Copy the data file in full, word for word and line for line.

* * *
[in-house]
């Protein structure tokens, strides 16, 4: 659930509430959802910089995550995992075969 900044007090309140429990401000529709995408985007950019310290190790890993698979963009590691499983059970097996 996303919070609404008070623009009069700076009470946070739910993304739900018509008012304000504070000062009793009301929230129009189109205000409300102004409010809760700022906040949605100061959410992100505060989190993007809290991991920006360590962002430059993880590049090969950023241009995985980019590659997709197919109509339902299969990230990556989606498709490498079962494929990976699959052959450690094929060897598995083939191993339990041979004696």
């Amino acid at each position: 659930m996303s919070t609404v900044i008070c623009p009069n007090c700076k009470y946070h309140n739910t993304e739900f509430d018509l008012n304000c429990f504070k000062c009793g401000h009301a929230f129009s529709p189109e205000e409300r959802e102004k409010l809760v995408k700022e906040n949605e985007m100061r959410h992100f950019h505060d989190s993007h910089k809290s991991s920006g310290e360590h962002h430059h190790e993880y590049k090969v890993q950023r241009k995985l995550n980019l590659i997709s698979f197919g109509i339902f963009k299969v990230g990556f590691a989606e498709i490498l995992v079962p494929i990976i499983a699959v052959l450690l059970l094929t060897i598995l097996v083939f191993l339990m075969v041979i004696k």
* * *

[in-house]
């Protein structure tokens, strides 16, 4: 659930509430959802910089995550995992075969 900044007090309140429990401000529709995408985007950019310290190790890993698979963009590691499983059970097996 996303919070609404008070623009009069700076009470946070739910993304739900018509008012304000504070000062009793009301929230129009189109205000409300102004409010809760700022906040949605100061959410992100505060989190993007809290991991920006360590962002430059993880590049090969950023241009995985980019590659997709197919109509339902299969990230990556989606498709490498079962494929990976699959052959450690094929060897598995083939191993339990041979004696």
């Amino acid at each position: 659930m996303s919070t609404v900044i008070c623009p009069n007090c700076k009470y946070h309140n739910t993304e739900f509430d018509l008012n304000c429990f504070k000062c009793g401000h009301a929230f129009s529709p189109e205000e409300r959802e102004k409010l809760v995408k700022e906040n949605e985007m100061r959410h992100f950019h505060d989190s993007h910089k809290s991991s920006g310290e360590h962002h430059h190790e993880y590049k090969v890993q950023r241009k995985l995550n980019l590659i997709s698979f197919g109509i339902f963009k299969v990230g990556f590691a989606e498709i490498l995992v079962p494929i990976i499983a699959v052959l450690l059970l094929t060897i598995l097996v083939f191993l339990m075969v041979i004696k």